Patrick’s father was invited to the country by President Fidel V. Ramos, and a picture of the founder and our former president is prominently displayed in the boardroom of HCG, which is about two hundred steps near my residence in Taipei.

This demonstrates how well-accepted our labor force is, and how both government and business can entice foreigners to invest in our economy.

Kevan Tsai, Director of TEEMA’s New Southbound Project Team likewise conversed on why they have chosen the Philippines as among the top country destinations for regional expansion.

Medtecs Chairman Clement Yang and Bioteque Corporation’s Senior Vice-President Kenneth Lin, both manufacturers and distributors of medical supplies, explained how easily they ramped up their manufacture in the Philippines of PPE’s and face masks, given the adaptability of our labor force.

Jonathan Ravales, chief economist and first vice-president of Banco de Oro, provided an in-depth overview of the economy and market outlook of the Philippines. Jonas is a “suki” of MECO and the Philippine Investment Trading Center, always cooperating with us in promoting the country as an investment destination.

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Meanwhile, the Agricultural Training Institute of Taiwan, after a MECO-TECO agreement supported by Taiwan’s Council of Agriculture and our Department of Agriculture under Secretary William Dar, will provide on-the-farm internship training for an initial batch of 50 young Filipinos in different areas of Taiwan’s agriculture and aquaculture industries.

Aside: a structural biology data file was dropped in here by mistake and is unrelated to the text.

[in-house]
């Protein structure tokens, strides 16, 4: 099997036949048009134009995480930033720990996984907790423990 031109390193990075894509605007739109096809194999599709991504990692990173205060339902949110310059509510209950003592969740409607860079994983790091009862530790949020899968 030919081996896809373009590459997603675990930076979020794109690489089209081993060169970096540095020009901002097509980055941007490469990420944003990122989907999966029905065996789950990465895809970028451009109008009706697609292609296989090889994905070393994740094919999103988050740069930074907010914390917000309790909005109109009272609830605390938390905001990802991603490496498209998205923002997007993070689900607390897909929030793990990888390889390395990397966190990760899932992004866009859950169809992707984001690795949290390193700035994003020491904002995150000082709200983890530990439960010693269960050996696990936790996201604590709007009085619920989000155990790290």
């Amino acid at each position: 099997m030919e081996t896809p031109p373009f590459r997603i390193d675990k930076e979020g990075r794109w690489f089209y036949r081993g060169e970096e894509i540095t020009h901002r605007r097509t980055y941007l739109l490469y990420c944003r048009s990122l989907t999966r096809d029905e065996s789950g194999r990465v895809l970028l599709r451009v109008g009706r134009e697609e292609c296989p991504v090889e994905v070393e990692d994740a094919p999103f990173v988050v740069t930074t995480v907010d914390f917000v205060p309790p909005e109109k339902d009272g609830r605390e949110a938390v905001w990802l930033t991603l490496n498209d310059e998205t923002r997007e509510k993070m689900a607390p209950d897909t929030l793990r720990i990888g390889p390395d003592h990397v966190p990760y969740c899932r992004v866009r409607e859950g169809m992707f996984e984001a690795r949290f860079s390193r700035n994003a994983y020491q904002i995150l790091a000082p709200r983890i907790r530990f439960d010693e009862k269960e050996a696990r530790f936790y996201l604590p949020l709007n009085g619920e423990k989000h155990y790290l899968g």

This is a good start, in what we hope would be a come-on for our young generation to get back to our farms, to find agriculture “sexy”, as we stated in our keynote speech when the program was launched. Farming and fisheries need to be profitable so that our young people will not stray away from the lifetime of toil their fathers and mothers did to support them.

They are now studying conversational Mandarin Chinese in the Philippines, and by August this year, they will fly to Taipei to begin the internship, a study and work program where they learn modern agricultural technology in the universities and agricultural colleges, and apply these in farm sites.

I hope this would be another stone in the edifice of nation-building that MECO, in coordination and with the full cooperation of TECO and the Taiwan government, can contribute.

We thank Secretary Dar for giving this endeavor his full support, as well as our Taiwanese friends who have made this initial step at modernizing Philippine agriculture through reviving young people’s interest in farming, possible.

Topics: Lito Banayo , MECO , Department of Trade and Industry , Taipei Economic and Cultural Office , TECO , Taiwan